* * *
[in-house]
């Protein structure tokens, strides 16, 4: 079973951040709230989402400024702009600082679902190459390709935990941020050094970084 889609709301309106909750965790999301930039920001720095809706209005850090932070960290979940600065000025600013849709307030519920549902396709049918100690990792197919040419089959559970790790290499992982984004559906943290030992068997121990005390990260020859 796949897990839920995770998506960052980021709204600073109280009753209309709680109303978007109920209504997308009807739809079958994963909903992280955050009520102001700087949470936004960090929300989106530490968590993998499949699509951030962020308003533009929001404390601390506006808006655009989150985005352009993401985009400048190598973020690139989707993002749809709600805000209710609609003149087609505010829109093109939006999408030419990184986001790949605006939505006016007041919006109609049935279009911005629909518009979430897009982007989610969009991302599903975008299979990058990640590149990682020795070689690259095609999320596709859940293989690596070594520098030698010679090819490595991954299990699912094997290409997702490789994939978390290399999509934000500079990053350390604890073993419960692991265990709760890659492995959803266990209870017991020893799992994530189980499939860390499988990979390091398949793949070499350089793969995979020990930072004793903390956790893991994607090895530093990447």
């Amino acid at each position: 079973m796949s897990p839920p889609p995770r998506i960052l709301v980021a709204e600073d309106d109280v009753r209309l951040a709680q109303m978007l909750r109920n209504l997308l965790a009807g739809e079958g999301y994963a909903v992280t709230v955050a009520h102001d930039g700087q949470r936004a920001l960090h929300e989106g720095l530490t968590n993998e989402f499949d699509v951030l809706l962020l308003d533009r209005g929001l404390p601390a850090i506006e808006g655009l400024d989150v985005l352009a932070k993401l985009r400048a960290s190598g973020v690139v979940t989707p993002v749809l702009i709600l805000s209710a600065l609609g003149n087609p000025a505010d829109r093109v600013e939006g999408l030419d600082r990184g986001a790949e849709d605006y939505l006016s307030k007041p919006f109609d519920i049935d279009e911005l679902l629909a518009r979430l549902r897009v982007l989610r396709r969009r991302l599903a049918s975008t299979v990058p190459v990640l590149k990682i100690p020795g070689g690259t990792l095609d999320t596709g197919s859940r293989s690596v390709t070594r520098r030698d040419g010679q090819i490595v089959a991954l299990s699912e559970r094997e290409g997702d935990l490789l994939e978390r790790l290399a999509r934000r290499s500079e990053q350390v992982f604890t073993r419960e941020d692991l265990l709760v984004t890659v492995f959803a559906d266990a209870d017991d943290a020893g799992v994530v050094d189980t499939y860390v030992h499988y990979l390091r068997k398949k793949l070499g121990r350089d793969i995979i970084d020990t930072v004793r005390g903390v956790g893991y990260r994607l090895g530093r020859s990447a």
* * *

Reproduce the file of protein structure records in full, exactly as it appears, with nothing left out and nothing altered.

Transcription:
[in-house]
């Protein structure tokens, strides 16, 4: 079973951040709230989402400024702009600082679902190459390709935990941020050094970084 889609709301309106909750965790999301930039920001720095809706209005850090932070960290979940600065000025600013849709307030519920549902396709049918100690990792197919040419089959559970790790290499992982984004559906943290030992068997121990005390990260020859 796949897990839920995770998506960052980021709204600073109280009753209309709680109303978007109920209504997308009807739809079958994963909903992280955050009520102001700087949470936004960090929300989106530490968590993998499949699509951030962020308003533009929001404390601390506006808006655009989150985005352009993401985009400048190598973020690139989707993002749809709600805000209710609609003149087609505010829109093109939006999408030419990184986001790949605006939505006016007041919006109609049935279009911005629909518009979430897009982007989610969009991302599903975008299979990058990640590149990682020795070689690259095609999320596709859940293989690596070594520098030698010679090819490595991954299990699912094997290409997702490789994939978390290399999509934000500079990053350390604890073993419960692991265990709760890659492995959803266990209870017991020893799992994530189980499939860390499988990979390091398949793949070499350089793969995979020990930072004793903390956790893991994607090895530093990447």
């Amino acid at each position: 079973m796949s897990p839920p889609p995770r998506i960052l709301v980021a709204e600073d309106d109280v009753r209309l951040a709680q109303m978007l909750r109920n209504l997308l965790a009807g739809e079958g999301y994963a909903v992280t709230v955050a009520h102001d930039g700087q949470r936004a920001l960090h929300e989106g720095l530490t968590n993998e989402f499949d699509v951030l809706l962020l308003d533009r209005g929001l404390p601390a850090i506006e808006g655009l400024d989150v985005l352009a932070k993401l985009r400048a960290s190598g973020v690139v979940t989707p993002v749809l702009i709600l805000s209710a600065l609609g003149n087609p000025a505010d829109r093109v600013e939006g999408l030419d600082r990184g986001a790949e849709d605006y939505l006016s307030k007041p919006f109609d519920i049935d279009e911005l679902l629909a518009r979430l549902r897009v982007l989610r396709r969009r991302l599903a049918s975008t299979v990058p190459v990640l590149k990682i100690p020795g070689g690259t990792l095609d999320t596709g197919s859940r293989s690596v390709t070594r520098r030698d040419g010679q090819i490595v089959a991954l299990s699912e559970r094997e290409g997702d935990l490789l994939e978390r790790l290399a999509r934000r290499s500079e990053q350390v992982f604890t073993r419960e941020d692991l265990l709760v984004t890659v492995f959803a559906d266990a209870d017991d943290a020893g799992v994530v050094d189980t499939y860390v030992h499988y990979l390091r068997k398949k793949l070499g121990r350089d793969i995979i970084d020990t930072v004793r005390g903390v956790g893991y990260r994607l090895g530093r020859s990447a």